by Chris S. on Mar 12, 2013 3:55 pm • linkreport

Germantown is anything but rural and peaceful. It's suburbia run amok. There's an attempt to make a very small part of Germantown into a "town center" with a bus transit center. The majority of Germantown is strip malls, sprawling housing development as far as the eye can see, and car-oriented development. Bike and ped facilities are lacking.

by Birdie on Mar 12, 2013 4:04 pm • linkreport

as Juanita said, the young professionals are money makers to jurisdictions because they tend to live in dense, expensive apartments, and tend to like to spend what little money they have left on entertainment/food. They also generally do not have kids, so the expense of more kids in the school system is not there. Hey, I was born in '83 - I get it. I also do currently live in Silver Spring, but I do wish it were 'hipper', to play off some previous statements by a Council member. There is a population of older established adults living in the single family homes that surround almost all of these young enclaves, and they are generally against change, or at least against change on the scale that is proposed. These commercial centers near Metro that the County is turning into transit oriented urban areas, are where these homeowners have shopped, ate out, and otherwise lived for years, and many don't want to be bothered with the younger generation, the structured parking, the organic bakeries. I'm not sure what the answer is to getting more buy in from the existing home owners into welcoming the change near the transit.

About Germantown, to me, it's got a bit of a crime problem because it's the perfect example of 1987 planning on steroids, full of poorly designed neighborhoods, full of poorly constructed townhouses, that have not retained property values nearly as well as development that occurred before the mid 80's, and is not valued as well as development after the mid 90's when MoCo started to get smarter about how it laid out the suburban housing to feel a bit less sprawly. You'll note the oldest and newest communities in Germantown are not as bad as those 1980-something developments, excluding a few single family detached neighborhoods with lake access in the far north. Same problem that has given Gaithersburg and parts of the 29 corridor their lower income and higher crime concentrations.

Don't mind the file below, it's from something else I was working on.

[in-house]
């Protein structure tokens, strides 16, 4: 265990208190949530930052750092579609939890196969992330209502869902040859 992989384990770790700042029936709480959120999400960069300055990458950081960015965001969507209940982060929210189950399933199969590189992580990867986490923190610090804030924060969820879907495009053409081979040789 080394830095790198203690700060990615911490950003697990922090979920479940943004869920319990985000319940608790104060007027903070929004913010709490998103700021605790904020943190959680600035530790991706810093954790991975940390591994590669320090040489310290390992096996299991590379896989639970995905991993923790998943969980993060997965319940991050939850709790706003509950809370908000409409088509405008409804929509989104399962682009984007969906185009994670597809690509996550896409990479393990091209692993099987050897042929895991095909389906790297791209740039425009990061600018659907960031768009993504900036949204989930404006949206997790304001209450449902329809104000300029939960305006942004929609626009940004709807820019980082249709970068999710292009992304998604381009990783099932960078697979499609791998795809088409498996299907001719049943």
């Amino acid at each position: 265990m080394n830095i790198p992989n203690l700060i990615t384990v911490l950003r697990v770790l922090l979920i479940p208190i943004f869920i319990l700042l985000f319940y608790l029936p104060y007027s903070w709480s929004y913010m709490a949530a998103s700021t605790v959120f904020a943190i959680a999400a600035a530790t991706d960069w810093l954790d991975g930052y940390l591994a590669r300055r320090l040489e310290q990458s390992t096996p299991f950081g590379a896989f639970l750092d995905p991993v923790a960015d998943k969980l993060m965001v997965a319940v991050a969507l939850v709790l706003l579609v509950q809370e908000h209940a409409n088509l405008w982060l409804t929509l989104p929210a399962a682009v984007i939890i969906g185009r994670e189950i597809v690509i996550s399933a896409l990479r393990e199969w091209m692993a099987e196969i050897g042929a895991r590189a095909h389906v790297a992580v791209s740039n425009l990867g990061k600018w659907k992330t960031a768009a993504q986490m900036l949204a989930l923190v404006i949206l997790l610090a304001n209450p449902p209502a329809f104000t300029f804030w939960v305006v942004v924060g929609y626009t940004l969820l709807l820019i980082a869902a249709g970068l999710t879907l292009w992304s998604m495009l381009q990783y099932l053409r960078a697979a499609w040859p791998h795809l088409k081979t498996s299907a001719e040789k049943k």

by Gull on Mar 12, 2013 4:21 pm • linkreport

Not to be too obtuse, but I don't quite follow. Why do poorly designed townhouses lead to a concentration of crime?

by Chris S. on Mar 12, 2013 4:42 pm • linkreport

Chris S.,
Because bad design, cheap construction, and lousy location do not attract affluence. People with choices exercise them.

by spookiness on Mar 12, 2013 5:23 pm • linkreport

@ Chris S., Gull, Birdie

While I agree that Germantown is the atypical car-oriented suburb (and the third most-populated place in MD after Columbia), remember that it's over 25 miles from DC and supposed to be MoCo's "last suburb" before the Ag. Zone (in reality that's actually Clarksburg) and the county has indeed made some strides in making Germantown a more sustainable and attractive community.

The walkable Town Center for instance has over 30 resturants/retailers, an upcoming park, a performing Arts/Cultural Center, a Regal Theater, a new library, and a large transit center (which serves about 15 RideOn routes a MTA commuter bus route), and should serve as a model for typically ugly, pro-auto suburbia. In addition, Germantown has one of the busiest MARC stations in the state. Even the huge Milestone mega-retail (Walmart/Target/Best Buy/etc) and upcoming Wegmans-anchored developments are somewhat useful and could be far worse (See: Rockville Pike).

That said, there are plenty of problems with Germantown, although some are subtle. Apart from the developments I mentioned above, everything else is in the typical strip-mall style as Gull mentioned. Germantown is also significantly segregated, (although with 80,000+ residents you could say that's inevitable) Most low income/minority residents live in neighborhoods roughly south and east of MD118/Germantown Road, while areas north and west are wealthy. I will say that this pales in comparison to Gaithersburg, which is night and day on each side of I-270. The problem with G'town, being further from DC and newer, is that it has some of the cheapest housing along the MoCo I-270 corridor and has the largest number of MPDU's, so it naturally attracts tenants priced-out of poorer DC neighborhoods (as well as their problems).